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A Cinematic Game-Changing Look at the Drug War: 'Traffic' Review

Hi, I'm Sam, I love movies. My main interest is science fiction and zombie movies. Pessimistic and survival films I also enjoy a lot.

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Steven Soderbergh entered the 21st century wanting to make a film about drugs. The interesting thing is that far from wanting to repeat the different patterns already established, the American director decided to shoot a realistic story about the problem of drug trafficking and addiction in the United States.

The challenge wasn't easy. A film about drugs without explosions, patriot heroes and Colombian moustachioed villains wasn't going to have the expected blockbuster entertainment. On the other side of the spectrum, a movie about drugs without beautiful young actors dancing techno or punk under the influence of heroin wasn't going to have the intense indie feeling that film festivals loved.

But Soderbergh didn't hesitate. Based remotely on an old British TV series called Traffik, screenwriter Stephen Gaghan wrote three stories geographically far apart, but all united by drugs. Gaghan would end up winning an Academy Award for this work.

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In Tijuana, Mexico, a jaded but righteous police officer called Javier Rodriguez (Benicio Del Toro, who would win an Oscar for this character) tries to make a dent in the drug cartels. We do not know his background, but his sadness and resilience with which he takes amazing, death-threatening risks tell us a lot about his determination. He is confronted by the Mexican high-ranking officer General Salazar (Tomas Milian), who decides to hire him to eradicate the Tijuana cartel.

In Washington DC, Judge Robert Wakefield (Michael Douglas) is assigned as the new drug czar, (that is, he is the new president of the Office of National Drug Control Policy). Wakefield starts the job listening again and again how his predecessors and new colleagues assure him that the War on Drugs is basically a lost cause. Wakefield decides to make several trips to the border to try to find inspiration and motivation for what looks like a hopeless mission. On a personal level, he also has to deal with the hardcore drug addiction of his daughter Caroline (Erika Christensen).

The other subplot, set in San Diego, is a bit more complicated. Includes DEA agents Montel Gordon (Don Cheadle) and Ray Castro (Luis Guzman) seeking to get dealer Eduardo Ruiz (Miguel Ferrer) to testify against drug lord Carl Ayala (Steven Bauer). The story also follows Ayala's wife, Helena (Catherine Zeta-Jones) as she tries to maintain her husband's drug empire during the trial.

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Soderbergh uses 147 minutes to tell all these stories and achieves it in a great way. All stories are connected through that spectrum of addiction. Here, we see the clandestine industry that seeks to produce, distribute and sell the drugs; the government and law enforcement efforts to stop that industry (as well as corrupt sectors within the state that seek to live in both worlds) and, of course, the small consumer dealing with the highs and lows of a drug-filled lifestyle.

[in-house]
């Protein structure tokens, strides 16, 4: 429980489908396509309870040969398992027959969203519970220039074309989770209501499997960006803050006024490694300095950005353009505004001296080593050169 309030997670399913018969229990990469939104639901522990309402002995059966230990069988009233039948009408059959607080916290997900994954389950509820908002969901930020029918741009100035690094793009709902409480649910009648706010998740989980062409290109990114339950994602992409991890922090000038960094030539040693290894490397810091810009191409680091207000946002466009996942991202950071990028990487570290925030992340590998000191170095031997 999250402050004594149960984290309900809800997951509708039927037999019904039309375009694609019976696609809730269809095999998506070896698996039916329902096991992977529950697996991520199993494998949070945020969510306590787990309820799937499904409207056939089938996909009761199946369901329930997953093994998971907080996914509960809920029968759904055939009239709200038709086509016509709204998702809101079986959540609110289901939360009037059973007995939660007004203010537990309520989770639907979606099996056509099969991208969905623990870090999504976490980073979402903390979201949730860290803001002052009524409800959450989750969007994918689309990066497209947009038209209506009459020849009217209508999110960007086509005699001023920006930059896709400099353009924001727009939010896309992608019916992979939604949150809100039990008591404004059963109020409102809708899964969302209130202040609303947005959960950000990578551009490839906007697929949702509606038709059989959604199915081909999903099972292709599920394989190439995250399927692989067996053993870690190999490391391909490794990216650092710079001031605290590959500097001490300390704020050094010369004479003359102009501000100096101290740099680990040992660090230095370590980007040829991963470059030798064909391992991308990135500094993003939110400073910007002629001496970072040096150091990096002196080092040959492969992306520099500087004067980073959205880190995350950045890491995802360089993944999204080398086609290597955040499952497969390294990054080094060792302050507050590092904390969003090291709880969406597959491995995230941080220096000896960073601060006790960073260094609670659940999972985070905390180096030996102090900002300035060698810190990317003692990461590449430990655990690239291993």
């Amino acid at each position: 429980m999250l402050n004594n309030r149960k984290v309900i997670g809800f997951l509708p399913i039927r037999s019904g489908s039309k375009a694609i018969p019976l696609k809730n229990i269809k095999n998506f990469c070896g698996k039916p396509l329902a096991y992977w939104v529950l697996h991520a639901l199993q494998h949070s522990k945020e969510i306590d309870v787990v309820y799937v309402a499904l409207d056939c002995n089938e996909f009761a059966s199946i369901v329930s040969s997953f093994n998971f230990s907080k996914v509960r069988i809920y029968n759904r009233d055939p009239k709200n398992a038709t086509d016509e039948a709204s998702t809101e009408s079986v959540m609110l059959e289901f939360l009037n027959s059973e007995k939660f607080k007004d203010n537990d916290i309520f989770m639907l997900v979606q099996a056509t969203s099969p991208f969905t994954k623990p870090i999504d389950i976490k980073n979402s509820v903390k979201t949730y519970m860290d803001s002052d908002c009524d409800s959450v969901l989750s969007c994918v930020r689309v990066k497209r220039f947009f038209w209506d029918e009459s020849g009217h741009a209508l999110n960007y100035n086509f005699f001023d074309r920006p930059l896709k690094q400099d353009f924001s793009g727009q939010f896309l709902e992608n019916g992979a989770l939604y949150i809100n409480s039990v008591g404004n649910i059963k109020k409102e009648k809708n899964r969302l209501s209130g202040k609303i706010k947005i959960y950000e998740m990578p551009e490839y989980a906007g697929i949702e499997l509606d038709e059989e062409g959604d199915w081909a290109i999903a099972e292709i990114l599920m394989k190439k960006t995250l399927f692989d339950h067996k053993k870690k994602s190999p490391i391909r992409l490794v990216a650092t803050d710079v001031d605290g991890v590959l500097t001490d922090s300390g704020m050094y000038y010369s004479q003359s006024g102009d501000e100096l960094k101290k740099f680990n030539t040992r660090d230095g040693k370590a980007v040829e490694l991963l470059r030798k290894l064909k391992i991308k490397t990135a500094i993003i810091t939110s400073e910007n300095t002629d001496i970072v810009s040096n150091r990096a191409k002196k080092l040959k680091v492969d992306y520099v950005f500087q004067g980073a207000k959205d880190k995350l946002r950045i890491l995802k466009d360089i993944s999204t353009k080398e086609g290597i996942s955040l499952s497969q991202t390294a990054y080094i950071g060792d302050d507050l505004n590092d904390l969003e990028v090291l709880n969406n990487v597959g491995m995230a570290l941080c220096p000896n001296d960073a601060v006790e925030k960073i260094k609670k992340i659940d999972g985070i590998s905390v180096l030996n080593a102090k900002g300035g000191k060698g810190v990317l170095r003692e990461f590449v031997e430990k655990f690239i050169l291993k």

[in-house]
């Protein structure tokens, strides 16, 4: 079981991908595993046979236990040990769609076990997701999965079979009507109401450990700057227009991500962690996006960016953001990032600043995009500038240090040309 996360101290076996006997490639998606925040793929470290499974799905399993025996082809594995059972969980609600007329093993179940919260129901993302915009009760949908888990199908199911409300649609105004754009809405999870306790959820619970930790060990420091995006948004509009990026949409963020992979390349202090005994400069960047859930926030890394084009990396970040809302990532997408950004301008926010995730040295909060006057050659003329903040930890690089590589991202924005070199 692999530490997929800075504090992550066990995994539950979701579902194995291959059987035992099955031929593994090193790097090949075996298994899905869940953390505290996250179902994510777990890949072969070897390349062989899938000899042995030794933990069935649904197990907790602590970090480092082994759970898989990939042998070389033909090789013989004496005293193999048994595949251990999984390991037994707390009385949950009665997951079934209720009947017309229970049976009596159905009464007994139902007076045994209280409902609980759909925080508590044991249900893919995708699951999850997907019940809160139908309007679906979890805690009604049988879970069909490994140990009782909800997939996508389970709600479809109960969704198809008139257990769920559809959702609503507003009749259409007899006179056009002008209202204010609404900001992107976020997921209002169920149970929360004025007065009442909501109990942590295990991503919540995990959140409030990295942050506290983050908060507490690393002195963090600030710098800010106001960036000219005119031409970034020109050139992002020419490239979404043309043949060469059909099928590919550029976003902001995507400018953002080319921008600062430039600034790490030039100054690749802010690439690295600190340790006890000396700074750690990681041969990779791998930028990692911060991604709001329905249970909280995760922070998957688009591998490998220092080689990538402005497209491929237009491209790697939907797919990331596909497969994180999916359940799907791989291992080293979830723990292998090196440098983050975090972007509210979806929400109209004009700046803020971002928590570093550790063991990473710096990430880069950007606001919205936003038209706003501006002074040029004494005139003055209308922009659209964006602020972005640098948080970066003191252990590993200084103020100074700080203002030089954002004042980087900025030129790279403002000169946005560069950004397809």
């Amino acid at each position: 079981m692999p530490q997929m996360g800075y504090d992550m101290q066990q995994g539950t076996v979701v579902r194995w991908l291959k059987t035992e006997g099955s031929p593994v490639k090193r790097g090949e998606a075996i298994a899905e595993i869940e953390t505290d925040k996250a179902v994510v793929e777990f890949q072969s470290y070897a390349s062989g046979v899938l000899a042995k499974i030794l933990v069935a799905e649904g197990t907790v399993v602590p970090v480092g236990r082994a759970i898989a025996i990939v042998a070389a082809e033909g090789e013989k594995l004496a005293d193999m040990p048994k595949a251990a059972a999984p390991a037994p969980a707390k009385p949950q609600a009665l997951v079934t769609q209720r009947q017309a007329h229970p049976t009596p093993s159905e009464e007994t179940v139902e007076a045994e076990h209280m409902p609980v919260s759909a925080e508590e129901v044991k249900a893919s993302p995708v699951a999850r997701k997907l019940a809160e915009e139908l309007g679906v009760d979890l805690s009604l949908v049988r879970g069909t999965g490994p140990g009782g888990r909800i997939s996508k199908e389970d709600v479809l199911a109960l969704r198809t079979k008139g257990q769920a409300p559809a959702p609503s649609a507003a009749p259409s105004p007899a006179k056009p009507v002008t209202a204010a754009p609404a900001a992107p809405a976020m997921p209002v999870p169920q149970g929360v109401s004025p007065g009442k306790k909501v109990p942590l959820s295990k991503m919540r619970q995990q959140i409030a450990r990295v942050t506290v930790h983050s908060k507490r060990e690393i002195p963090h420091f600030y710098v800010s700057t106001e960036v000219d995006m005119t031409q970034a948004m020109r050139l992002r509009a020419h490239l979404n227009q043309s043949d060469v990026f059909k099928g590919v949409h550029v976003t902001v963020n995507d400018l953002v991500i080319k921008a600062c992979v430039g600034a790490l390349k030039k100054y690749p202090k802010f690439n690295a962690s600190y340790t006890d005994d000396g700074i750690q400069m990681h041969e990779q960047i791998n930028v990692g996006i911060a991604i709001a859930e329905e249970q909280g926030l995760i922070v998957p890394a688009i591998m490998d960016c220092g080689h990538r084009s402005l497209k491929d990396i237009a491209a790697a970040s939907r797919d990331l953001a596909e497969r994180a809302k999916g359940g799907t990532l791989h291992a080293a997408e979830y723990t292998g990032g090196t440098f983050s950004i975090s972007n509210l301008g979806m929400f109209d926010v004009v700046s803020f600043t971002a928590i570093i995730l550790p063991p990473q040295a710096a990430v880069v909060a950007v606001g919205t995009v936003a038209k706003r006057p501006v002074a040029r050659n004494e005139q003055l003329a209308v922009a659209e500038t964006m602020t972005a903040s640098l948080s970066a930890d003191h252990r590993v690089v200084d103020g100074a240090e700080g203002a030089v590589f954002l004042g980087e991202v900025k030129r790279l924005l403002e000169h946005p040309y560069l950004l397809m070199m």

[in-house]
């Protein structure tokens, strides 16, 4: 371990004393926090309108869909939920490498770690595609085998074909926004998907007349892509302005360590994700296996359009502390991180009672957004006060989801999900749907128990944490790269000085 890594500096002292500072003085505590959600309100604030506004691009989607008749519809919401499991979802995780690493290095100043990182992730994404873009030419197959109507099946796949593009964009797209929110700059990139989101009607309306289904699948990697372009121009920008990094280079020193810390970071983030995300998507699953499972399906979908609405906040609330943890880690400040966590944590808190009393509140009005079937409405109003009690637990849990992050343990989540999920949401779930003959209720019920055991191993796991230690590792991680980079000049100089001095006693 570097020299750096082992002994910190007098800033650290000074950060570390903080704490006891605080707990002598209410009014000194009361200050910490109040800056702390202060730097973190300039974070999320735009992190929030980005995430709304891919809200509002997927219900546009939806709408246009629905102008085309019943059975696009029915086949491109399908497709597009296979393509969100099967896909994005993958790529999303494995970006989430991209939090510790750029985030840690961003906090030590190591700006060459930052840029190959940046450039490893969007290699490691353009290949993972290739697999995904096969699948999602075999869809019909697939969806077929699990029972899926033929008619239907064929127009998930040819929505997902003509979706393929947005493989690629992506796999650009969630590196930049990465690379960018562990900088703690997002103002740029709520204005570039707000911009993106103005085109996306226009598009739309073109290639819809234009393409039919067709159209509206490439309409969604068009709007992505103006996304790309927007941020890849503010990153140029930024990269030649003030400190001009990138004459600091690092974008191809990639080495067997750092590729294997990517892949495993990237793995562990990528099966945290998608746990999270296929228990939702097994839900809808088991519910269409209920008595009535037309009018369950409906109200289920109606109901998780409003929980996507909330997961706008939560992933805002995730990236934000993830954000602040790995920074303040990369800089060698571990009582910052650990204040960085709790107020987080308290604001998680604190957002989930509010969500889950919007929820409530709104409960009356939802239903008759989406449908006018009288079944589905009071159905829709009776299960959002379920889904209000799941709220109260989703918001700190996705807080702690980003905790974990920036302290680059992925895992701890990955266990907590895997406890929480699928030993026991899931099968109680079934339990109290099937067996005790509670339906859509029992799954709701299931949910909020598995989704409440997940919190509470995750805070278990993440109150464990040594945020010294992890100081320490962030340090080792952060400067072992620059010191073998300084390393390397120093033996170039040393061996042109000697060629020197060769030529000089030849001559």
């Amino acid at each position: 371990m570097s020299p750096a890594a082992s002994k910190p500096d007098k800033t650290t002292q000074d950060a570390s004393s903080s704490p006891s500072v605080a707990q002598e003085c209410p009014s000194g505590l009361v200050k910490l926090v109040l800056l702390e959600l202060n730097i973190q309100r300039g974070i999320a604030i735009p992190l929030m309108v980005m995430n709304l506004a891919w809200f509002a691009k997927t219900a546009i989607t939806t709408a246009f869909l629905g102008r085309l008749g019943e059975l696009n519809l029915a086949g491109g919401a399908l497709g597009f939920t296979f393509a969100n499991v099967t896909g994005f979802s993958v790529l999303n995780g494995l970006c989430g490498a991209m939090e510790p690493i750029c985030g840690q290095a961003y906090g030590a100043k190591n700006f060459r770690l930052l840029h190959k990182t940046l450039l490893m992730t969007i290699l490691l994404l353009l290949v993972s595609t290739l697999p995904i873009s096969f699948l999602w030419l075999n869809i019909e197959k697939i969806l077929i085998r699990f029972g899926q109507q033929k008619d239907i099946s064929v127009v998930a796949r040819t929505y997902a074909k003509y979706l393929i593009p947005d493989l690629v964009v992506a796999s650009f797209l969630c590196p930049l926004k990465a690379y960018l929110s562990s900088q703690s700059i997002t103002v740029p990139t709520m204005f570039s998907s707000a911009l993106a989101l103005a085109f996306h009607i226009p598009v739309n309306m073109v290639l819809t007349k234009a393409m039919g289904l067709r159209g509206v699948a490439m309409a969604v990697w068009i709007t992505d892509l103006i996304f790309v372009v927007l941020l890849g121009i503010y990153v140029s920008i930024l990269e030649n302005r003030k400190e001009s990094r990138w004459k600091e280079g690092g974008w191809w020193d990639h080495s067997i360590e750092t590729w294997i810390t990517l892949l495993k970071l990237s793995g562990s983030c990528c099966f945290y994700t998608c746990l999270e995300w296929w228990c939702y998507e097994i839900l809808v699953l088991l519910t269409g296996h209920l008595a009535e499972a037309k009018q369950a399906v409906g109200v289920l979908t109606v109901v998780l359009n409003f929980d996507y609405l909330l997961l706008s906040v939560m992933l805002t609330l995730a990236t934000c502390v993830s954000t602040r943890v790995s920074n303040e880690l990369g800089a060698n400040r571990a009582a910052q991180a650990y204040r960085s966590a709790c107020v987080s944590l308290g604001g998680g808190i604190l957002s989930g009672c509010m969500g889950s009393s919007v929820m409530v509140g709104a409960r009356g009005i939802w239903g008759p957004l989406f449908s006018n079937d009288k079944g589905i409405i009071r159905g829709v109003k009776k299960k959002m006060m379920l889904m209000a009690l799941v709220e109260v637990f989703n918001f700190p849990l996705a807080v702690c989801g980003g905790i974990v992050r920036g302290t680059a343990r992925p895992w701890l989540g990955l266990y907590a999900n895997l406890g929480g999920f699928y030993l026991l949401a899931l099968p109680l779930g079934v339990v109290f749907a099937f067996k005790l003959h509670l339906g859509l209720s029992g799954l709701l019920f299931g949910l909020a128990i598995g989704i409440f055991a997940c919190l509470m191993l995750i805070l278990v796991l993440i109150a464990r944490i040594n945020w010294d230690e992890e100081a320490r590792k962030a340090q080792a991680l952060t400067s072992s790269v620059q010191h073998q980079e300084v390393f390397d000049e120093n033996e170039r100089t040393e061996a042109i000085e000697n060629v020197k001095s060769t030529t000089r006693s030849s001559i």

To display all that heavy story-telling without confusing the audience, Soderbergh (who also did the cinematography under the name of Peter Andrews), decided to give each story a distinctive visual style.

For the scenes on the East Coast, that is, those of the Wakefield family and Washington DC, Soderbergh used tungsten light, giving it that cold, blue feel. For the Mexico sequence with Javier Rodriguez, he used full tobacco filters to achieve that warm and yellowish look (you know, the one that Breaking Bad would end up emulating). For the San Diego plot, the photography is a bit more traditional, with diffusion filters and more realistic colors.

Traffic makes a fairly realistic portrait of distribution, consumption and police efforts around the problem of addiction. Without ever becoming moralistic or accusatory, the plot is full of inescapable gray moral areas.

The legacy of Traffic is impressive. The eighties were full of absurd, blindsided stories with muscular macho heroes and cartoonish villain drug dealers. The nineties, full of existentialist and glamorizing teen addiction stories. The great Soderbergh film offered a more real and multi-level portrayal of the War on Drugs.

The ingenuity and easy demonization of the subject seemed to have been overcome in recent cultural products. And that, to a large extent, was thanks to Traffic.

But perhaps the most interesting thing about this movie is that even when the portrayed drug world is not sweetened at all--becoming really violent at times--Traffic decides to focus on hope.

From Rodriguez watching a children's night baseball game, through the Wakefield family gathered to start healing their wounds, to agent Gordon's new tactics to finally achieve his most desired arrest, practically all the main characters are left in a good "rebuilding" place.

All have suffered heavy setbacks and experienced horrible moments, but have had a small victory that motivates them to keep trying.

Like the War On Drugs itself.

Movie Details

Title: Traffic

Release Year: 2000

Director(s): Steven Soderbergh

Actors: Michael Douglas, Benicio Del Toro, Catherine Zeta-Jones, a.o.

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Comments

Sam Shepards (author) from Europe on November 27, 2018:

Thank you for your comment!

Liz Westwood from UK on November 26, 2018:

I haven't watched the film, but you have given it a thoughtful review.